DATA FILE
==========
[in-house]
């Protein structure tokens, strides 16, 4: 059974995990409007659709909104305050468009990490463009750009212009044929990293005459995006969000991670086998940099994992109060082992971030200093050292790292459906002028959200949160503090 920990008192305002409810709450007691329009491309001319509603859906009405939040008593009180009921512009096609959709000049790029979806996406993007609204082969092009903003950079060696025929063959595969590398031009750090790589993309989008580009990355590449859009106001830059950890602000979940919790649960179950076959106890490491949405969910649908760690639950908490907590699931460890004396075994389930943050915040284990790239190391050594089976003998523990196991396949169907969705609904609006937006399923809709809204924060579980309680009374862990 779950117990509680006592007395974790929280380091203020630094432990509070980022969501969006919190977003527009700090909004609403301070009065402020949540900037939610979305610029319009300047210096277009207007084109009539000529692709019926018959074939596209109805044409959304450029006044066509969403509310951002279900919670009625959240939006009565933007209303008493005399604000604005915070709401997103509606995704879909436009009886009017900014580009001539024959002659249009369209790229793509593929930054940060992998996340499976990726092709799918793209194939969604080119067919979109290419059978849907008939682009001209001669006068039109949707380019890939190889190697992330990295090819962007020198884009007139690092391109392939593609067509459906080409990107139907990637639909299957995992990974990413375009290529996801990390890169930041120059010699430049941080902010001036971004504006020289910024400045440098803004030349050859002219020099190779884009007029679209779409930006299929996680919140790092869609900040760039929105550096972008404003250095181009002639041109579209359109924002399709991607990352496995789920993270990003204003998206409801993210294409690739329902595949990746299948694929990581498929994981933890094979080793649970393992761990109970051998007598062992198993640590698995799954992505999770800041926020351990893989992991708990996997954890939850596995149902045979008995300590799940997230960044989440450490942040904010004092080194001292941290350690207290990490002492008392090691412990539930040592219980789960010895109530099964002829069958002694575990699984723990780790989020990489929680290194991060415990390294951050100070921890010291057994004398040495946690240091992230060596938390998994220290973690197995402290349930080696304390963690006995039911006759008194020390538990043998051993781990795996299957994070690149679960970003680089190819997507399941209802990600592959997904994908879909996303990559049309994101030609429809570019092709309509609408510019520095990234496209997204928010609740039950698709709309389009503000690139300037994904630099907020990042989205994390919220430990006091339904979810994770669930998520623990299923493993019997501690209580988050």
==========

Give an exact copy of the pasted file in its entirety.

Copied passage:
[in-house]
């Protein structure tokens, strides 16, 4: 059974995990409007659709909104305050468009990490463009750009212009044929990293005459995006969000991670086998940099994992109060082992971030200093050292790292459906002028959200949160503090 920990008192305002409810709450007691329009491309001319509603859906009405939040008593009180009921512009096609959709000049790029979806996406993007609204082969092009903003950079060696025929063959595969590398031009750090790589993309989008580009990355590449859009106001830059950890602000979940919790649960179950076959106890490491949405969910649908760690639950908490907590699931460890004396075994389930943050915040284990790239190391050594089976003998523990196991396949169907969705609904609006937006399923809709809204924060579980309680009374862990 779950117990509680006592007395974790929280380091203020630094432990509070980022969501969006919190977003527009700090909004609403301070009065402020949540900037939610979305610029319009300047210096277009207007084109009539000529692709019926018959074939596209109805044409959304450029006044066509969403509310951002279900919670009625959240939006009565933007209303008493005399604000604005915070709401997103509606995704879909436009009886009017900014580009001539024959002659249009369209790229793509593929930054940060992998996340499976990726092709799918793209194939969604080119067919979109290419059978849907008939682009001209001669006068039109949707380019890939190889190697992330990295090819962007020198884009007139690092391109392939593609067509459906080409990107139907990637639909299957995992990974990413375009290529996801990390890169930041120059010699430049941080902010001036971004504006020289910024400045440098803004030349050859002219020099190779884009007029679209779409930006299929996680919140790092869609900040760039929105550096972008404003250095181009002639041109579209359109924002399709991607990352496995789920993270990003204003998206409801993210294409690739329902595949990746299948694929990581498929994981933890094979080793649970393992761990109970051998007598062992198993640590698995799954992505999770800041926020351990893989992991708990996997954890939850596995149902045979008995300590799940997230960044989440450490942040904010004092080194001292941290350690207290990490002492008392090691412990539930040592219980789960010895109530099964002829069958002694575990699984723990780790989020990489929680290194991060415990390294951050100070921890010291057994004398040495946690240091992230060596938390998994220290973690197995402290349930080696304390963690006995039911006759008194020390538990043998051993781990795996299957994070690149679960970003680089190819997507399941209802990600592959997904994908879909996303990559049309994101030609429809570019092709309509609408510019520095990234496209997204928010609740039950698709709309389009503000690139300037994904630099907020990042989205994390919220430990006091339904979810994770669930998520623990299923493993019997501690209580988050």